- It pushes countries to keep the average global temperature rise to below 2°C over pre-industrial levels and encourages them to limit it to 1.5°C.
- It does this largely through voluntarily agreed Nationally Determined Contributions, or NDCs.
- Will COVID-19 complicate the conversation around climate change? Discuss.
- What measures has the Indian Government taken to address climate change? What further role can India play in the global efforts towards mitigating climate change? Suggest.
- Green Recovery
- What are the recent setbacks to global climate change negotiations? What can be its possible implications?
India signs $1.5 billion loan with ADB to support India’s COVID-19 immediate response
(Topic: Bilateral, regional and global groupings and agreements involving India and/or affecting India’s interests)
The Government of India and the Asian Development Bank (ADB) signed a $1.5 billion loan that will support the government’s response to the novel coronavirus disease (COVID-19) pandemic, focusing on immediate priorities such as disease containment and prevention, as well as social protection for the poor and economically vulnerable sections of the society, especially women and disadvantaged groups.
(i) COVID-19 containment plan to rapidly ramp up test-track-treatment capacity
(ii) social protection for the poor, vulnerable, women, and disadvantaged groups to protect more than 800 million people over the next three months
India will also take the ADB’s technical support to strengthen its implementation framework and capacities to implement Pradhan Mantri Garib Kalyan Yojana.
Asian Development Bank (ADB)
- It is a regional development bank that was established on 19 December 1966.
- Headquarters: Mandaluyong, Philippines
- Aim: To promote social and economic development in Asia
- Motto: Eradicate extreme poverty
- Types of loans it offers:
- The ADB offers hard loans (currency) on commercial terms primarily to middle income countries in Asia and
- It provides soft loans (loan with a below-market rate of interest) to poorer countries in the region.
- Both types of loans are sourced from the bank’s ordinary capital resources (OCR).
- Five largest borrowing countries are China, India, Pakistan, Indonesia and Bangladesh.
(Topic: New technology; Research and development)
A. Electrostatic Disinfection Technology for effective disinfection and sanitization to fight with corona pandemic Transferred for Commercialization
- Developed based on the electrostatic principle
- It produces uniform and fine spray droplets of disinfectants in the size range of 10-20 micrometre to kill microorganisms and viruses.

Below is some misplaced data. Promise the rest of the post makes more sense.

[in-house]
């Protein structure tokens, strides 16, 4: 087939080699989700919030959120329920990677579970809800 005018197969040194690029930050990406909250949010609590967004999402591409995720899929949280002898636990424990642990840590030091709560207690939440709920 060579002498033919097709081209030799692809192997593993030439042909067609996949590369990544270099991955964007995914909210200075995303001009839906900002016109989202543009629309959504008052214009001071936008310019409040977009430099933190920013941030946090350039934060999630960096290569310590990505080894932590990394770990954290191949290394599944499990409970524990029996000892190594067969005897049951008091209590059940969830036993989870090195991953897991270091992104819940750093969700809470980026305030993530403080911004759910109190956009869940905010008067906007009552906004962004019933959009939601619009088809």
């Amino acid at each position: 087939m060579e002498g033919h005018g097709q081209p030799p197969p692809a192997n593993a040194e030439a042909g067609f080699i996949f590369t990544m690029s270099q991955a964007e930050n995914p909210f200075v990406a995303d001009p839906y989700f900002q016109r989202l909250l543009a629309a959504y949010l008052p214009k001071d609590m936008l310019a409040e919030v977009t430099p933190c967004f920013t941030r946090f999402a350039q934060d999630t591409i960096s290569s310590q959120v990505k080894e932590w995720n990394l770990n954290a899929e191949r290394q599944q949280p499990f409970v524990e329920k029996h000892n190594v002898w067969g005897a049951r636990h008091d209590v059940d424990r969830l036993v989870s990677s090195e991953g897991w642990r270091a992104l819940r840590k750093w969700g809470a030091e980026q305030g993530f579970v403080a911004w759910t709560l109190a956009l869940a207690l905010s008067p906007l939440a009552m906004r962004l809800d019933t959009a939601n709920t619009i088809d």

- Due to the small size of droplets, the surface area of spray droplets increases thereby enhancing the interaction with harmful microorganisms and coronavirus.
- The machine uses very less disinfection material as compared to conventional methods, which helps to save natural resources with negligible increase of chemical waste in the environment.
B. Development of a natural product based Alzheimer inhibitor
- Scientists from Jawaharlal Nehru Centre For Advanced Scientific Research (JNCASR) have modified the structure of Berberine, a natural and cheap product similar to curcumin, available commercially, into Ber-D to use as a Alzheimer’s inhibitor.
- Selected isoquinoline natural product berberine found in India and China and used in traditional medicine and other applications.
- However, berberine is poorly soluble and toxic to cells. So they modified berberine to Ber-D, which is a soluble (aqueous), antioxidant. They found it to be a multifunctional inhibitor of multifaceted amyloid toxicity of Alzheimer’s disease.
Alzheimer’s disease is the most prevalent neurodegenerative disorder and accounts for more than 70% of all dementia. The multifactorial nature of the disease attributed to multifaceted toxicity has made it difficult for researchers to develop effective medication.
C. HCARD, a robot, to assist frontline COVID-19 healthcare warriors
- The robotic device HCARD, in short for Hospital Care Assistive Robotic Device, can help frontline healthcare workers in maintaining physical distance from those infected by coronavirus.
- HCARD is developed by Durgapur-based CSIR lab, Central Mechanical Engineering Research Institute.
- The device is equipped with various state-of-the-art technologies and works both in automatic as well as manual modes of navigation. This robot can be controlled and monitored by a nursing booth with a control station having such features as navigation, drawer activation for providing medicines and food to patients, sample collection and audio-visual communication.
D. SERB approves funding for study of mathematical & simulation aspects of COVID 19
- Most of these studies attempt to propose mathematical/ simulation models to account for various factors relevant to COVID 19 by modifying the basic SIR (Susceptible-Infected-Recovered) models. Some of such factors are heterogeneity of population, the role of asymptomatic population, migration and quarantine, effect of social distancing and lockdown, socioeconomic factors and so on.